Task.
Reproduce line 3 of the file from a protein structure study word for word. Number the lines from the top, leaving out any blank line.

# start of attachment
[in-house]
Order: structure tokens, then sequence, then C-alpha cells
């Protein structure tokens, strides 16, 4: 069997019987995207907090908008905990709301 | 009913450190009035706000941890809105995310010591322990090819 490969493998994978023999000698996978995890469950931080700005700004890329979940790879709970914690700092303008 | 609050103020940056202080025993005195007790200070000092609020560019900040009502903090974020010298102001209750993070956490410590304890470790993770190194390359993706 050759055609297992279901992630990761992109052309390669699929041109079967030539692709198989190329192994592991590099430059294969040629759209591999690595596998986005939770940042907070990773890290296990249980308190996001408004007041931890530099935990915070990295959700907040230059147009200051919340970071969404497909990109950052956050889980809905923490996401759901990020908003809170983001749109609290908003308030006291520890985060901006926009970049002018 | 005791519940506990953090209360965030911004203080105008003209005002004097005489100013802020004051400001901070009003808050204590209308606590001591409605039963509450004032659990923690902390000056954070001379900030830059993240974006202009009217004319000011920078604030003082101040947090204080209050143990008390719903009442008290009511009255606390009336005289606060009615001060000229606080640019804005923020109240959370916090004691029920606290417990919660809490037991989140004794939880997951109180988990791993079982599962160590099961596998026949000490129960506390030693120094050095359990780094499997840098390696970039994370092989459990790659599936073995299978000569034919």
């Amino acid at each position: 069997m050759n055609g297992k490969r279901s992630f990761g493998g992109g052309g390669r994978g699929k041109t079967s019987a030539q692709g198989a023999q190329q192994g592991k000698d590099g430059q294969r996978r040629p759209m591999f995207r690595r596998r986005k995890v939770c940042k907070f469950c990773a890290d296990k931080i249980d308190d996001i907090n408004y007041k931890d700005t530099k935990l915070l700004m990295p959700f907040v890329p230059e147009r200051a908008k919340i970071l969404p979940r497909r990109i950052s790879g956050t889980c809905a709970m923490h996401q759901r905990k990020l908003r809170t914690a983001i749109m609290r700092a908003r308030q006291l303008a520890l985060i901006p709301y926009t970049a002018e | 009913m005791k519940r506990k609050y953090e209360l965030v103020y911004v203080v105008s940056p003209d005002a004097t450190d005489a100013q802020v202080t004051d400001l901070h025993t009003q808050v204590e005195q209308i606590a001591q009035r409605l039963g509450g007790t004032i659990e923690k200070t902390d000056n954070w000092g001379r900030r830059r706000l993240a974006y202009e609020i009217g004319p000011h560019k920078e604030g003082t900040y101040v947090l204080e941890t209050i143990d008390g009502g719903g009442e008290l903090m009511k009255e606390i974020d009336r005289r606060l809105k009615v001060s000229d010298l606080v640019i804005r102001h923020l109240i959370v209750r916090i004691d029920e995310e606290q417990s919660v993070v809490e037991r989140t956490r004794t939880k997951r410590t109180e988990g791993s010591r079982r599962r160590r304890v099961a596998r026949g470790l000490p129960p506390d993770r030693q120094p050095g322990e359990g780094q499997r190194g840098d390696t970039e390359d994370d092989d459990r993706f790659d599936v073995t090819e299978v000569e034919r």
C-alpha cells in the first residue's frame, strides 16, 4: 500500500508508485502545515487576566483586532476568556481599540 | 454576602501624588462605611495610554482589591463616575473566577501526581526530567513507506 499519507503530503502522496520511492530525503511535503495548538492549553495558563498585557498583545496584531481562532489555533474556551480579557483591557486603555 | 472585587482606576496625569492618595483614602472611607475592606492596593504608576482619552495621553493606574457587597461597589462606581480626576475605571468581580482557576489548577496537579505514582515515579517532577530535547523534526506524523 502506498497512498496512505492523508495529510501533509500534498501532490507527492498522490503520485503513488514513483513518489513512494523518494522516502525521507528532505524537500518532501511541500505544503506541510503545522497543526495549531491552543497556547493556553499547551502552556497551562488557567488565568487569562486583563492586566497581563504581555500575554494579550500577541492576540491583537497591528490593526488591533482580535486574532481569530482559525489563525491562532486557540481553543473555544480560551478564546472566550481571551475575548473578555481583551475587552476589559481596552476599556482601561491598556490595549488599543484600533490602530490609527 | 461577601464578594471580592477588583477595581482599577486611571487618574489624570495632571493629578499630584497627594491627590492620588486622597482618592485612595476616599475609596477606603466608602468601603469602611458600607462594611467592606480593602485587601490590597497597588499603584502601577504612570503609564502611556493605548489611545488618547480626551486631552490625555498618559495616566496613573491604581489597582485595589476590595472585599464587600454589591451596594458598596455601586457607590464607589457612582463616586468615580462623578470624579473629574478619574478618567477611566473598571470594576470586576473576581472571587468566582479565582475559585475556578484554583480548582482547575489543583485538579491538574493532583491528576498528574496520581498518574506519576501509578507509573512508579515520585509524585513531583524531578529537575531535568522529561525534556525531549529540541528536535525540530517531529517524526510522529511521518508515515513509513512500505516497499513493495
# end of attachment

């Protein structure tokens, strides 16, 4: 069997019987995207907090908008905990709301 | 009913450190009035706000941890809105995310010591322990090819 490969493998994978023999000698996978995890469950931080700005700004890329979940790879709970914690700092303008 | 609050103020940056202080025993005195007790200070000092609020560019900040009502903090974020010298102001209750993070956490410590304890470790993770190194390359993706 050759055609297992279901992630990761992109052309390669699929041109079967030539692709198989190329192994592991590099430059294969040629759209591999690595596998986005939770940042907070990773890290296990249980308190996001408004007041931890530099935990915070990295959700907040230059147009200051919340970071969404497909990109950052956050889980809905923490996401759901990020908003809170983001749109609290908003308030006291520890985060901006926009970049002018 | 005791519940506990953090209360965030911004203080105008003209005002004097005489100013802020004051400001901070009003808050204590209308606590001591409605039963509450004032659990923690902390000056954070001379900030830059993240974006202009009217004319000011920078604030003082101040947090204080209050143990008390719903009442008290009511009255606390009336005289606060009615001060000229606080640019804005923020109240959370916090004691029920606290417990919660809490037991989140004794939880997951109180988990791993079982599962160590099961596998026949000490129960506390030693120094050095359990780094499997840098390696970039994370092989459990790659599936073995299978000569034919």